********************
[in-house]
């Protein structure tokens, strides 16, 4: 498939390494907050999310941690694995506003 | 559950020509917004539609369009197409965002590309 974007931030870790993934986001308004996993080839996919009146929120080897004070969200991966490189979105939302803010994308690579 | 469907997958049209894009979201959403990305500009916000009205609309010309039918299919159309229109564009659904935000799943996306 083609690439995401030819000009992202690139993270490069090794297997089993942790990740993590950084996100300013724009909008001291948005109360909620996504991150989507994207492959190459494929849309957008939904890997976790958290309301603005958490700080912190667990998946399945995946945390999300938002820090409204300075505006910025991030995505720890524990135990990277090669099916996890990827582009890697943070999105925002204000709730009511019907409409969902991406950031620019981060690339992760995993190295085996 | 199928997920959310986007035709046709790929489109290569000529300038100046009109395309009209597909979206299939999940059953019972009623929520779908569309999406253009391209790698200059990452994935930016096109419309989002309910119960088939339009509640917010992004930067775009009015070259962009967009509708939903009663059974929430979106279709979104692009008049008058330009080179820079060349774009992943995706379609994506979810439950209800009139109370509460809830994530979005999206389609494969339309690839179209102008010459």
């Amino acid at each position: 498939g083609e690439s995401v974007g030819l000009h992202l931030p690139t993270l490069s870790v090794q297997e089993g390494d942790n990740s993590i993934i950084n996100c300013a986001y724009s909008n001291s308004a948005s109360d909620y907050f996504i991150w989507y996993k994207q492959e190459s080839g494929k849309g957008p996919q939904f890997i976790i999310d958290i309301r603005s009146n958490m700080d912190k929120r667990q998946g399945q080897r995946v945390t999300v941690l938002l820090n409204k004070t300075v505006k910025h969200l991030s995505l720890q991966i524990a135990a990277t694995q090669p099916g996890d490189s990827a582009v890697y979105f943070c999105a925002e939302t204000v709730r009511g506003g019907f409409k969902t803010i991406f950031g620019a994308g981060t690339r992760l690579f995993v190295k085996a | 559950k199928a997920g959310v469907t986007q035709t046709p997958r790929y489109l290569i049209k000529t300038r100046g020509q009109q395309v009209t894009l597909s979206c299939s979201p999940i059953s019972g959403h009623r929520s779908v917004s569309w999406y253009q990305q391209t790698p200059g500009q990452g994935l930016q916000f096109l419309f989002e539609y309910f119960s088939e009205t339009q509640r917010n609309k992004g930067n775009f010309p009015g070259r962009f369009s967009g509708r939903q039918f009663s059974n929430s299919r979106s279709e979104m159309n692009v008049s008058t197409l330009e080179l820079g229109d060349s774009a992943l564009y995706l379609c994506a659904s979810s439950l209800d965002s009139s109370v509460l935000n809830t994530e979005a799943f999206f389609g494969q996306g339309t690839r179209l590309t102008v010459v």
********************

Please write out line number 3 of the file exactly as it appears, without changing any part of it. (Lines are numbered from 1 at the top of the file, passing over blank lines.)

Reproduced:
């Amino acid at each position: 498939g083609e690439s995401v974007g030819l000009h992202l931030p690139t993270l490069s870790v090794q297997e089993g390494d942790n990740s993590i993934i950084n996100c300013a986001y724009s909008n001291s308004a948005s109360d909620y907050f996504i991150w989507y996993k994207q492959e190459s080839g494929k849309g957008p996919q939904f890997i976790i999310d958290i309301r603005s009146n958490m700080d912190k929120r667990q998946g399945q080897r995946v945390t999300v941690l938002l820090n409204k004070t300075v505006k910025h969200l991030s995505l720890q991966i524990a135990a990277t694995q090669p099916g996890d490189s990827a582009v890697y979105f943070c999105a925002e939302t204000v709730r009511g506003g019907f409409k969902t803010i991406f950031g620019a994308g981060t690339r992760l690579f995993v190295k085996a | 559950k199928a997920g959310v469907t986007q035709t046709p997958r790929y489109l290569i049209k000529t300038r100046g020509q009109q395309v009209t894009l597909s979206c299939s979201p999940i059953s019972g959403h009623r929520s779908v917004s569309w999406y253009q990305q391209t790698p200059g500009q990452g994935l930016q916000f096109l419309f989002e539609y309910f119960s088939e009205t339009q509640r917010n609309k992004g930067n775009f010309p009015g070259r962009f369009s967009g509708r939903q039918f009663s059974n929430s299919r979106s279709e979104m159309n692009v008049s008058t197409l330009e080179l820079g229109d060349s774009a992943l564009y995706l379609c994506a659904s979810s439950l209800d965002s009139s109370v509460l935000n809830t994530e979005a799943f999206f389609g494969q996306g339309t690839r179209l590309t102008v010459v």